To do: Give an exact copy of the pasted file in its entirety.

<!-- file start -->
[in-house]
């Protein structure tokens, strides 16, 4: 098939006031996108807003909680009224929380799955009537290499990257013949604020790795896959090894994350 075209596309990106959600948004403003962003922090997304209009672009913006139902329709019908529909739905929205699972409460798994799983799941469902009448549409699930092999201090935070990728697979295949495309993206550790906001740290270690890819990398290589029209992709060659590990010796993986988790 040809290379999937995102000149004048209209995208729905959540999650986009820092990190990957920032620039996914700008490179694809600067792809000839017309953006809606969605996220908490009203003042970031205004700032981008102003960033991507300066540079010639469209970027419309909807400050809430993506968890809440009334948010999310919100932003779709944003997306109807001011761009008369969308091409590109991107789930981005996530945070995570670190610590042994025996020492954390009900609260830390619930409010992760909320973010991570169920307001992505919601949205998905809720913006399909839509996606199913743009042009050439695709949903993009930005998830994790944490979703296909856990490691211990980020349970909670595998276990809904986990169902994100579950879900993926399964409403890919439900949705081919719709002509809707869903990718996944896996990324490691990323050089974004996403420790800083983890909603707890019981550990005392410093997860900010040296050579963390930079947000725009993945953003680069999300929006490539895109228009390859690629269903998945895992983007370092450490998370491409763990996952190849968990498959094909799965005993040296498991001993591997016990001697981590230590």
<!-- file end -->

[in-house]
């Protein structure tokens, strides 16, 4: 098939006031996108807003909680009224929380799955009537290499990257013949604020790795896959090894994350 075209596309990106959600948004403003962003922090997304209009672009913006139902329709019908529909739905929205699972409460798994799983799941469902009448549409699930092999201090935070990728697979295949495309993206550790906001740290270690890819990398290589029209992709060659590990010796993986988790 040809290379999937995102000149004048209209995208729905959540999650986009820092990190990957920032620039996914700008490179694809600067792809000839017309953006809606969605996220908490009203003042970031205004700032981008102003960033991507300066540079010639469209970027419309909807400050809430993506968890809440009334948010999310919100932003779709944003997306109807001011761009008369969308091409590109991107789930981005996530945070995570670190610590042994025996020492954390009900609260830390619930409010992760909320973010991570169920307001992505919601949205998905809720913006399909839509996606199913743009042009050439695709949903993009930005998830994790944490979703296909856990490691211990980020349970909670595998276990809904986990169902994100579950879900993926399964409403890919439900949705081919719709002509809707869903990718996944896996990324490691990323050089974004996403420790800083983890909603707890019981550990005392410093997860900010040296050579963390930079947000725009993945953003680069999300929006490539895109228009390859690629269903998945895992983007370092450490998370491409763990996952190849968990498959094909799965005993040296498991001993591997016990001697981590230590």